WASHINGTON – Oh boy, guess what? The big brains at the National Transportation Safety Board (NTSB) broke some news. They spilled the beans on Friday, saying that pesky engine failure in February 2021 on a United Airlines Boeing 777 over Colorado? A teeny-tiny crack in one of the fan blades started it all! And, get this, they’re pointing fingers at some pretty lackluster inspections.
Immediately after this engine hiccup, the FAA jumped into action mode, shouting, “Hold up! We gotta check these bad boys!” They made sure all 777 planes rocking those Pratt & Whitney 4000 engines got a thorough once-over before they hit the skies again. Sadly, this meant those big metal birds stayed grounded for well over a year.
That ill-fated Boeing 777-200? It was just trying to head off to sunny Honolulu from Denver. Instead, it decided to make it rain – with debris, sprinkling it all over the neighboring towns! Thankfully, by some miracle, no one got hurt, and the bird found its way back home safely to the airport. Phew!
The NTSB went all detective-like, saying, “These blade inspections? Not thorough enough, folks!” The ones that missed the early warning signs of cracks? Yeah, they slipped through the cracks. And to add fuel to the fire, the manufacturer wasn’t checking often enough. This slip-up let that sneaky crack grow big and strong, leading to the whole engine throwing a fit. Pratt & Whitney, part of Team RTX, zipped their lips and stayed mum.
Meanwhile, United Airlines chimed in with a sigh of relief, saying they’ve been all buddy-buddy with the NTSB, FAA, Boeing, and even Pratt and Whitney throughout this rollercoaster. They’re just tickled pink to have their planes back in action.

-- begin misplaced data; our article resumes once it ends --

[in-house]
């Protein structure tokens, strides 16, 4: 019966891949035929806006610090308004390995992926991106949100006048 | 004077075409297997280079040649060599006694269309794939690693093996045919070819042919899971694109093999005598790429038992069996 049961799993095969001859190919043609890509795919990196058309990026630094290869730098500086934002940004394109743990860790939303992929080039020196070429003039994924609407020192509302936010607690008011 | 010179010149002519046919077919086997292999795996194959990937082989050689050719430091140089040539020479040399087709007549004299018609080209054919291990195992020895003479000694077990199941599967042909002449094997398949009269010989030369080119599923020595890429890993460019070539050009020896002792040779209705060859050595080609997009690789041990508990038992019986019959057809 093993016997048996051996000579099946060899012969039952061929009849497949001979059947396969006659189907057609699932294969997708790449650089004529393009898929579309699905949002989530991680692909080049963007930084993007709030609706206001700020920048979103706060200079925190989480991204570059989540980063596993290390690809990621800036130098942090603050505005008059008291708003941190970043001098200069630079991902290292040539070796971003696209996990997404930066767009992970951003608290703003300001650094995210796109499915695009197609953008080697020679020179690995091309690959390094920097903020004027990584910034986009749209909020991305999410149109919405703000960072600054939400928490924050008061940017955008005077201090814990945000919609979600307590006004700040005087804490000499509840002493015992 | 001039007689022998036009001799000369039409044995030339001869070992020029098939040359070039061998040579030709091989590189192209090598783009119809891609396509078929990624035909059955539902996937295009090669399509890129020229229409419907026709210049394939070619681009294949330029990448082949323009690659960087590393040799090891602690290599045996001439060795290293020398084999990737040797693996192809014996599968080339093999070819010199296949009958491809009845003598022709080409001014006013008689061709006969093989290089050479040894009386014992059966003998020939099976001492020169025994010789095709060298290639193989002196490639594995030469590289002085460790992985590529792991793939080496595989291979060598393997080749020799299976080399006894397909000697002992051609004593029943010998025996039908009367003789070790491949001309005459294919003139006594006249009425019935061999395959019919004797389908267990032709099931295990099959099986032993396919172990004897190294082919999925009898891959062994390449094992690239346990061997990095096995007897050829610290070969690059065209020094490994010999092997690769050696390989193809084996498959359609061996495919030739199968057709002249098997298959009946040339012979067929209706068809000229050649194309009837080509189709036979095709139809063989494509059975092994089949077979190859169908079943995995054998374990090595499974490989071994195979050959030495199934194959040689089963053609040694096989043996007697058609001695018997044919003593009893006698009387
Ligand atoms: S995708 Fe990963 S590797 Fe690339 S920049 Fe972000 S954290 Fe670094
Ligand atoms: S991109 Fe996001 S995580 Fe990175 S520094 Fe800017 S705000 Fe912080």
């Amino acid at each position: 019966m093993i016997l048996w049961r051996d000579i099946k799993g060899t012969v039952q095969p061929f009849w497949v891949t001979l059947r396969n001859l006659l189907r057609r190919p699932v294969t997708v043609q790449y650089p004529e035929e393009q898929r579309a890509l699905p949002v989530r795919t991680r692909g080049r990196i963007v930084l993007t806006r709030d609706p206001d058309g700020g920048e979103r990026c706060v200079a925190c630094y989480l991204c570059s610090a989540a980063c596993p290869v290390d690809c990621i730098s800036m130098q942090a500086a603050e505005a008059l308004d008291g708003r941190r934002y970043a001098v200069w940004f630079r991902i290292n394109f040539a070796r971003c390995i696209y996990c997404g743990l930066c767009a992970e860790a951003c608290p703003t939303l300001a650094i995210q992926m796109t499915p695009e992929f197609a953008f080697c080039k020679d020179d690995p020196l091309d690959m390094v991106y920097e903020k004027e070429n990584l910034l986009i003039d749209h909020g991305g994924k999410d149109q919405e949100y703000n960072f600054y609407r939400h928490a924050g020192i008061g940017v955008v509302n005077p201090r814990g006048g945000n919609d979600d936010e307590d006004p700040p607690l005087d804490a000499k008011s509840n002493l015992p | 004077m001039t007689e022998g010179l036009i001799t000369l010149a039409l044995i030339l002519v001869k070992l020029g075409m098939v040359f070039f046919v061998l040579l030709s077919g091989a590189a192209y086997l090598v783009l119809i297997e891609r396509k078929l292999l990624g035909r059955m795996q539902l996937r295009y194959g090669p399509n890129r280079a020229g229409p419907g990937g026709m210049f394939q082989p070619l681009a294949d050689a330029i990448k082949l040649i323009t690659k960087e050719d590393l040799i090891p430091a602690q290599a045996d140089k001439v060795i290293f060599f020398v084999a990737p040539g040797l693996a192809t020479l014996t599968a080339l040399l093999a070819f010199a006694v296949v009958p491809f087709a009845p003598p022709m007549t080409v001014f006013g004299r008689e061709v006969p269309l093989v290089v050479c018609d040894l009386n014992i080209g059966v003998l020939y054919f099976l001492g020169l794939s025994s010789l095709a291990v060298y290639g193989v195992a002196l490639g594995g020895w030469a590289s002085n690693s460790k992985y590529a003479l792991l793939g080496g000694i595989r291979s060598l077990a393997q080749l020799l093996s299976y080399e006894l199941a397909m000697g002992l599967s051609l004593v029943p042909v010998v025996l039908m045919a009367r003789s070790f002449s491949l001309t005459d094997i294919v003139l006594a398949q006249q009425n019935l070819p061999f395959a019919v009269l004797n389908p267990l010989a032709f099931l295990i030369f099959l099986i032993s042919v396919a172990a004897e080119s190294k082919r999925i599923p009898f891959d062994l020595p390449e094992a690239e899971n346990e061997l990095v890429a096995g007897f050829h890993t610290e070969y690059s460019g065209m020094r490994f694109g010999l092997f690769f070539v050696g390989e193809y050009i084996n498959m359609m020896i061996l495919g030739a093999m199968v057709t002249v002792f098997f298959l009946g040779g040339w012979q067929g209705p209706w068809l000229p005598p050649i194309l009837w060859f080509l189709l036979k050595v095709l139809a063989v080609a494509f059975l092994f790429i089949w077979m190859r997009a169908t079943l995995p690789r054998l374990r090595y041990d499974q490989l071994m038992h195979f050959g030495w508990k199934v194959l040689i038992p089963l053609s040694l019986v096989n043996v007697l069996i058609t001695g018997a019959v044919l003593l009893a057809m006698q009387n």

Flash forward to March 2022, the FAA rolled out new safety rules. Why? Because, believe it or not, there were three in-flight fan blade oopsies, including the Colorado mess! They wanted better checks and tweaks. The FAA piped up, “We did it ‘cause of those fan blade mishaps!”
Boeing, not wanting to be left out of the chatter, threw in their two cents. Since the debacle, they’ve been on the hunt for design tweaks to make sure the engine’s front door and outer shell are as sturdy as Grandma’s old oak table. They’ve been busy bees, updating everyone, including the FAA, Pratt & Whitney, and the airlines.
Here’s a fun fact: Only United in the U.S. flies the 777s with that particular PW4000 engine. And they had a whopping 52 of those as of 2022. And the NTSB? They’ve been counting. As of January, they’ve spotted 17 cracked fan blades. The very first naughty blade? Spotted way back in December 2004. And that’s not even counting the three that totally went kaput while working!
Now, isn’t that a whirlwind of events? Let’s hope those birds stay up in the sky where they belong!